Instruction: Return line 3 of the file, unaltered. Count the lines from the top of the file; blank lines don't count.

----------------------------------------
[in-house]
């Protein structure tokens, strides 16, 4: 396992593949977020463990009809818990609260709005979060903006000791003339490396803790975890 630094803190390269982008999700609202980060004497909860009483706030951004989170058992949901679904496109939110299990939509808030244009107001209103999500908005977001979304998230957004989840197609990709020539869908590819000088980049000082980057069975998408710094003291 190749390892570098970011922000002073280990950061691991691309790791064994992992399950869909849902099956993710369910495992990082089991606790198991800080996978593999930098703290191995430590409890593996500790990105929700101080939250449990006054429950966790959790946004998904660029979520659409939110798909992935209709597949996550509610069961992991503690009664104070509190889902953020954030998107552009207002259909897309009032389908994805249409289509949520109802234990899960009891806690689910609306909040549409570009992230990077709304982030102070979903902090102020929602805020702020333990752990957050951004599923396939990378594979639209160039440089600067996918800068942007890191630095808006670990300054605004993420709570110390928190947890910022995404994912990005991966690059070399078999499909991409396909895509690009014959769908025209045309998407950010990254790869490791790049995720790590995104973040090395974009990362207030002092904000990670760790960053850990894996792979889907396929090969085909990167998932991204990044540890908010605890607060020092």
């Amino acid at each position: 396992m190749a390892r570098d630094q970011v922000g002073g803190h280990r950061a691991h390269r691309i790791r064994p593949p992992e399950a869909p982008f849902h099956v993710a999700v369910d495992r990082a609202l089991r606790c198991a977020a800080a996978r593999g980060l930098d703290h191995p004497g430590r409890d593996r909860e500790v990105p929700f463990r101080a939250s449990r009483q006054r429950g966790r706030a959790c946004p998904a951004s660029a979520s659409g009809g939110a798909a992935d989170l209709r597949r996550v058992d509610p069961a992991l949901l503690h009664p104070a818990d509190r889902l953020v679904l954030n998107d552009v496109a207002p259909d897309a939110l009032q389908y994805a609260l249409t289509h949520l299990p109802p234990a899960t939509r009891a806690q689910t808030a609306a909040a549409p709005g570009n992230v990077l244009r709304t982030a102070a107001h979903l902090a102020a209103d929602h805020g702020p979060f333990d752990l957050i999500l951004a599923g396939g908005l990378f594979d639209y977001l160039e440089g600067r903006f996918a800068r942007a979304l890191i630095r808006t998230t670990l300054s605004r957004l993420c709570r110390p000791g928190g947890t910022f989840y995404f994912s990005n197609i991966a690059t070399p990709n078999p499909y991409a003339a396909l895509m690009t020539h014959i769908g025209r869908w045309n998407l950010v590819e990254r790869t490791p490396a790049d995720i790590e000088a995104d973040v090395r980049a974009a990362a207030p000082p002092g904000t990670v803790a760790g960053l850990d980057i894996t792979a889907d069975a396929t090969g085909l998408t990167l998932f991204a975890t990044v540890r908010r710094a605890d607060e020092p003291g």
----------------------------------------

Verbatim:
């Amino acid at each position: 396992m190749a390892r570098d630094q970011v922000g002073g803190h280990r950061a691991h390269r691309i790791r064994p593949p992992e399950a869909p982008f849902h099956v993710a999700v369910d495992r990082a609202l089991r606790c198991a977020a800080a996978r593999g980060l930098d703290h191995p004497g430590r409890d593996r909860e500790v990105p929700f463990r101080a939250s449990r009483q006054r429950g966790r706030a959790c946004p998904a951004s660029a979520s659409g009809g939110a798909a992935d989170l209709r597949r996550v058992d509610p069961a992991l949901l503690h009664p104070a818990d509190r889902l953020v679904l954030n998107d552009v496109a207002p259909d897309a939110l009032q389908y994805a609260l249409t289509h949520l299990p109802p234990a899960t939509r009891a806690q689910t808030a609306a909040a549409p709005g570009n992230v990077l244009r709304t982030a102070a107001h979903l902090a102020a209103d929602h805020g702020p979060f333990d752990l957050i999500l951004a599923g396939g908005l990378f594979d639209y977001l160039e440089g600067r903006f996918a800068r942007a979304l890191i630095r808006t998230t670990l300054s605004r957004l993420c709570r110390p000791g928190g947890t910022f989840y995404f994912s990005n197609i991966a690059t070399p990709n078999p499909y991409a003339a396909l895509m690009t020539h014959i769908g025209r869908w045309n998407l950010v590819e990254r790869t490791p490396a790049d995720i790590e000088a995104d973040v090395r980049a974009a990362a207030p000082p002092g904000t990670v803790a760790g960053l850990d980057i894996t792979a889907d069975a396929t090969g085909l998408t990167l998932f991204a975890t990044v540890r908010r710094a605890d607060e020092p003291g």